Showing 1–12 of 76 results
About five years ago I met a couple who seemed to have happiness in marriage completely figured out. They shared some of their secrets with me. One of them has made a huge impact on our home. It is called Odd and Even days.
Posted by Nicholeen Peck on June 21, 2008
Fighting over seat positions in the car, teasing, bragging, one-uping… Does any of this sound familiar? Do situations like these arise frequently in your home between your children? These situations are classified assibling rivalry.It can be very distracting and disruptive in the home.
Posted by Nicholeen Peck on April 28, 2016
Relationships require selfless service to survive. Although there are multiple reasons people site for their relationship dysfunctions, from infidelity to arguments, relationship problems usually all have two things in common: dishonesty and selfishness. According to The Institute For Family Studies, the leading causes of divorce are: infidelity, incompatibility, drinking or drug use, growing apart, a lack of commitment, and too much arguing. In my own studies of families who are working to overcome dysfunctional family relationships and fractured family bonds through Teaching Self-Government parenting services, I’ve noticed that the main causes of broken or damaged family bonds can be grouped into a handful of reasons. These reasons include: lack of communication, laziness, not valuing family, arguing and fights, lies and manipulations, excuses for bad behavior, disrespect for parental authority and position of the child, losing common values, and only being concerned with one’s own feelings and wants. Every reason listed …
Posted by Monica Pond on December 28, 2020
This is part two of Teaching Self-Government success stories! Enjoy!
Posted by Nicholeen Peck on October 5, 2016
It’s often said that “a mother’s work is never done.” There are multiple ways to see this sentiment. Either Mother never does her work, or Mother always has a task that needs doing, or perhaps that Mother is a mother no matter the age of her children. The first interpretation gives a negative and lazy view of Mother. The second seems to make Mother into a martyr to household chores. But, the third interpretation of this common saying offers wisdom and a vision of Mother’s key role in the lives of her family members forever. The focus of this article is this third interpretation. No matter how old her children and grandchildren grow, a mother is always invested in their welfare and concerned about their happiness and moral success. A few years ago, I came across a letter written by a mother during World War Two. It was a response …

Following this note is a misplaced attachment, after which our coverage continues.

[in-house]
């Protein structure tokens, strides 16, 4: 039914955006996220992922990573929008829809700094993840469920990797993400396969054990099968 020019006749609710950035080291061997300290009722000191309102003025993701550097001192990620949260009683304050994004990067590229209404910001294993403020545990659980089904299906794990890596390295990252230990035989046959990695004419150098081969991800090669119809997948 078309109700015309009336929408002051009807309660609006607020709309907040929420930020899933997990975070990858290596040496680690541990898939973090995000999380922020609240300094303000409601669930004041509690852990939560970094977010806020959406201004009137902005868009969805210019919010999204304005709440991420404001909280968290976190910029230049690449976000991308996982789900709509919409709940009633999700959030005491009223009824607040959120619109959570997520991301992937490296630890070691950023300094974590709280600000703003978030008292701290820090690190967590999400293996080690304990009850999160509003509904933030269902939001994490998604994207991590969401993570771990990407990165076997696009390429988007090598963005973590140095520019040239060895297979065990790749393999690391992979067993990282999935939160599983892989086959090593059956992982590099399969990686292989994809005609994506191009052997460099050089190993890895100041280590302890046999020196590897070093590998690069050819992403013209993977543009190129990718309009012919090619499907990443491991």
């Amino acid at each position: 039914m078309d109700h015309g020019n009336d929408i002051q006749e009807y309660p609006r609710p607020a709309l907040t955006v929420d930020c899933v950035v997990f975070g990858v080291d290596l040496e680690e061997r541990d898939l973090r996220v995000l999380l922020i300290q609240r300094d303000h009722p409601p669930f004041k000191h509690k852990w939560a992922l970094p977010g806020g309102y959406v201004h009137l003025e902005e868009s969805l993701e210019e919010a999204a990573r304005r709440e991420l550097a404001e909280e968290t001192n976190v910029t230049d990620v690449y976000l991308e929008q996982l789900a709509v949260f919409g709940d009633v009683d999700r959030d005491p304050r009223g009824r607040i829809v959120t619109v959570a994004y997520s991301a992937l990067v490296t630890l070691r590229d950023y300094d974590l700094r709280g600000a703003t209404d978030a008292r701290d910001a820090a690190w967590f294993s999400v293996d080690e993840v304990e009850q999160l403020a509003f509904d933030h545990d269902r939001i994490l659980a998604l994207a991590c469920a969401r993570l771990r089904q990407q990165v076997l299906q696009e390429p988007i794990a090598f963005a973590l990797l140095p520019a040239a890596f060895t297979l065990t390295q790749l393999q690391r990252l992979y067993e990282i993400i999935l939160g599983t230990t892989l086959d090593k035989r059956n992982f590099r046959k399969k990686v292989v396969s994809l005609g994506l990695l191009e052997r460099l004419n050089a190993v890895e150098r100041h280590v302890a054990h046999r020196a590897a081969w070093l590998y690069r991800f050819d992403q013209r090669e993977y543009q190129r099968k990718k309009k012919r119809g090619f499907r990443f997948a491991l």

Posted by Monica Pond on May 9, 2018
“You never can tell with bees,” said A.A. Milne’s cherished character Winne-the-Pooh. This was Pooh Bear’s naive way of saying he didn’t understand why bees did the things they did. He made his best guesses, but he always seemed to guess wrong and find himself in a prickled gorse bush — instead of feasting on fresh honey. As a beekeeper, I understand what part of getting honey Pooh never bothered to do: observe the actions of the bees and himself around the bees. When someone approaches the hive, a few guard bees automatically tip forward on their front legs, extending their stingers in the air. If the person coming toward the hive doesn’t retreat, then the bees start to fly at the person and push their stingers into the intruder. When bees sting, they die. Sir Francis Bacon said, “Men must not turn [into] bees.” When a person puts his …
Posted by Monica Pond on March 1, 2018